Every furniture manufacturer dreams of making products with as little waste as possible. Now a team of South Korean designers has come up with furniture that is made from its own offcuts.
Called the Zero Per Stool, it is the brainchild of the Hattern design studio in South Korea, which involves Jank Won, Min-a Kim and Kyungsun Hwang. Legs and braces for the three-legged stool are cut from flat white oak stock, leaving the kind of typical waste one might see in a CNC nest. But rather than discarding that waste, Hattern’s design repurposes it to create the stool’s seat.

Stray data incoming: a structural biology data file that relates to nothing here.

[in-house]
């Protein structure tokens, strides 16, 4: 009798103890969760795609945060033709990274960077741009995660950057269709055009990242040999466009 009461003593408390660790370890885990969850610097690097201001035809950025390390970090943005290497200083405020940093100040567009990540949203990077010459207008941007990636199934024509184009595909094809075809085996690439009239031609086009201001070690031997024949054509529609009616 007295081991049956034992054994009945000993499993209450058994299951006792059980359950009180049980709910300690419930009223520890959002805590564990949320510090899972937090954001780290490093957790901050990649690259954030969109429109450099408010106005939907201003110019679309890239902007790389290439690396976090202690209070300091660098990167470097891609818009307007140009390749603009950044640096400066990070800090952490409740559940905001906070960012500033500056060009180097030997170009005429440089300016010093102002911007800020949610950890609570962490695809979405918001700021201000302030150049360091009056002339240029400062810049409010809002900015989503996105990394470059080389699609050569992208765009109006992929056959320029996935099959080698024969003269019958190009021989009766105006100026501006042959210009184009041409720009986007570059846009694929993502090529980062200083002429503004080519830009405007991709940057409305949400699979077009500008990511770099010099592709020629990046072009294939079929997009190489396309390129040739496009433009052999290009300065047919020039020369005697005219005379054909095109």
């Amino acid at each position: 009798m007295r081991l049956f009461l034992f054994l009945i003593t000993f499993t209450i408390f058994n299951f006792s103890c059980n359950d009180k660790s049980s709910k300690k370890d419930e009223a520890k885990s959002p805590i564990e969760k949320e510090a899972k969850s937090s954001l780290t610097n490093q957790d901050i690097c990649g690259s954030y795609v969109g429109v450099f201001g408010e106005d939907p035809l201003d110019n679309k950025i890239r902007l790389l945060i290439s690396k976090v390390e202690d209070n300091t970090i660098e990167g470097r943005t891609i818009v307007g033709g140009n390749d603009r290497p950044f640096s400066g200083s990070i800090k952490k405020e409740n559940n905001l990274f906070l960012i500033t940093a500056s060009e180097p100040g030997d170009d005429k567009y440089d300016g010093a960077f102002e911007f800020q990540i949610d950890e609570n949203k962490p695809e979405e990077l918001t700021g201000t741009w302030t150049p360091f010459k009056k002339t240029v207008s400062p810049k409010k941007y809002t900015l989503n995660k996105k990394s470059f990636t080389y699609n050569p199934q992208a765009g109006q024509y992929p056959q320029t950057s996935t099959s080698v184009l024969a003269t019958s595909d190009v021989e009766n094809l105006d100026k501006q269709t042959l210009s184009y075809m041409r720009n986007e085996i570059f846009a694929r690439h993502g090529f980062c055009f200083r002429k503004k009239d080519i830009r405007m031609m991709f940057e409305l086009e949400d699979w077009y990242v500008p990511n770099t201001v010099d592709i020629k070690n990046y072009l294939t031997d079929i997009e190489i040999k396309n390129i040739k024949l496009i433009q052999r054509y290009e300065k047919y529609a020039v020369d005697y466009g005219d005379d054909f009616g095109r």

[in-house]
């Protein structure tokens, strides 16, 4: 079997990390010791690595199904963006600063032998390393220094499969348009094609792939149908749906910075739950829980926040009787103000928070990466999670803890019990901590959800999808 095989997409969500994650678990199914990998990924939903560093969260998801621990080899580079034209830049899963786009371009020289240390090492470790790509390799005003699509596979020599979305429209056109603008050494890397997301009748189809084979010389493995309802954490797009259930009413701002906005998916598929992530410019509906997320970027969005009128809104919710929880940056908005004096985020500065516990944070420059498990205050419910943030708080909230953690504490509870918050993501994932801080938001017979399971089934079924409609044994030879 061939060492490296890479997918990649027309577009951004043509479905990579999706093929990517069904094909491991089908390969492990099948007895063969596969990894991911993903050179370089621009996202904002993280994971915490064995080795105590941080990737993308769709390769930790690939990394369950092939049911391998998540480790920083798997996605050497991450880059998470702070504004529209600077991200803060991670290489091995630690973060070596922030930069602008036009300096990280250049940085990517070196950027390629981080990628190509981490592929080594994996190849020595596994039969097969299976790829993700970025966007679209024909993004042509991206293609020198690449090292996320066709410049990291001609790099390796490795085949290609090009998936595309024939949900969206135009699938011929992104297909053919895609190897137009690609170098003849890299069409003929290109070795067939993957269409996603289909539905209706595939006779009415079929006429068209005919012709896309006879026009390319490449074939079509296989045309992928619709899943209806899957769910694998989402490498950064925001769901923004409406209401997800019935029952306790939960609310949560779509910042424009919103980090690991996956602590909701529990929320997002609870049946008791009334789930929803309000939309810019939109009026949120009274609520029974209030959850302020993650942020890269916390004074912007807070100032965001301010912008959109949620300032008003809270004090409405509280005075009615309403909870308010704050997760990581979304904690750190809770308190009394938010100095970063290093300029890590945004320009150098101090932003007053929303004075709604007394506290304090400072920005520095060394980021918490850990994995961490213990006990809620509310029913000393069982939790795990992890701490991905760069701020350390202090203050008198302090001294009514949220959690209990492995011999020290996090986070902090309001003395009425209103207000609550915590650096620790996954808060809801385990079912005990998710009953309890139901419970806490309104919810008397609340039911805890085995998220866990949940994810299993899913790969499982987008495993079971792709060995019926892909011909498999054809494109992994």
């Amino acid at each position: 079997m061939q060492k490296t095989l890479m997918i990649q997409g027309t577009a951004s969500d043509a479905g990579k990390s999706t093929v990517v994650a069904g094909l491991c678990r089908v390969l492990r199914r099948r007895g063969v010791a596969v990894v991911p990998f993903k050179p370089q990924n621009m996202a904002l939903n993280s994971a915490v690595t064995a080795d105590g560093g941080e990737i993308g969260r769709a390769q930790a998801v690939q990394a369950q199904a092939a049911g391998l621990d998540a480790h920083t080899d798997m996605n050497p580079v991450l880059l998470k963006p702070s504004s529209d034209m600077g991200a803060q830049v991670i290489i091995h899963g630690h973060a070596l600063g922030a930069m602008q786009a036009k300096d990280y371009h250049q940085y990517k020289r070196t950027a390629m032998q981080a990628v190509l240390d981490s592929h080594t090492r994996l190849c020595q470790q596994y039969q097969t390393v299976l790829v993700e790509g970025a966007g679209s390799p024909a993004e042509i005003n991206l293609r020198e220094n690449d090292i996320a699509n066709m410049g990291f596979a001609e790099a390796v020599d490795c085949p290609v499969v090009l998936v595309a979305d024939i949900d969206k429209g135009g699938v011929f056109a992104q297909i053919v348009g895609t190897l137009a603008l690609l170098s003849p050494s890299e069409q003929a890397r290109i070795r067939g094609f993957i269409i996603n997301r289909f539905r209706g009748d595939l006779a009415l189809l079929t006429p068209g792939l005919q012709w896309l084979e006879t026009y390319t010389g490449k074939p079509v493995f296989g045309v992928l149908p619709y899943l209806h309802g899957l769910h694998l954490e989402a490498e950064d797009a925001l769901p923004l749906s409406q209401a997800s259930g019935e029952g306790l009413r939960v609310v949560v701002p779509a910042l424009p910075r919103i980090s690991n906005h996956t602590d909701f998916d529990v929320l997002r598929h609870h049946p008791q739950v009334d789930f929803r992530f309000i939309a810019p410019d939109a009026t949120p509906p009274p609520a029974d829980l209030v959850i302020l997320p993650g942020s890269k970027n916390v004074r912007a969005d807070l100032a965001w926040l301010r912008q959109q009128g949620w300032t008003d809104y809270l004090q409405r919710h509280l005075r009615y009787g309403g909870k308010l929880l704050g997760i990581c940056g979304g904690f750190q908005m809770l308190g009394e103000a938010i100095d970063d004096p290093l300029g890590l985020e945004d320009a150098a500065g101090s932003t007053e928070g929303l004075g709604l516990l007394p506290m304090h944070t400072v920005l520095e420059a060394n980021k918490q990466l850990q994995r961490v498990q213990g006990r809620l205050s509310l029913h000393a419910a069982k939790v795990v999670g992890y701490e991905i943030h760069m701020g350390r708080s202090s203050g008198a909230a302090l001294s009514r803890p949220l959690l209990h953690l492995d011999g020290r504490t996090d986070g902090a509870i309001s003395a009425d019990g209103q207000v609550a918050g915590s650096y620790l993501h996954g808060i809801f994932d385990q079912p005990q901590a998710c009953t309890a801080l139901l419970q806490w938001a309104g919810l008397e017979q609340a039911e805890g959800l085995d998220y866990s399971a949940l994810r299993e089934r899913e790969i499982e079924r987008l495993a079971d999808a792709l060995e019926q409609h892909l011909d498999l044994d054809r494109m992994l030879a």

They pour the broken offcuts into a mold with resin to create the seat. The unusual shapes of the offcuts clearly show in the seat, mixing the wood forms with the translucent resin in the voids between pieces. Hattern calls it a “hybrid wood technique.”
“The interesting shape of woods and various colored combinations of the translucent resin are presented new aesthetic beauty to the consumers,” says a statement on Hattern’s website.
Pieces too small to be used in the seat become other projects such as fountain pens or coasters. “The waste produced from the product is reduced to almost 0%,” says Hattern.
Hattern describes themselves as an “up-cycling design studio which extracts patterns from waste. We aim at making practical and beautiful up-cycling products.”
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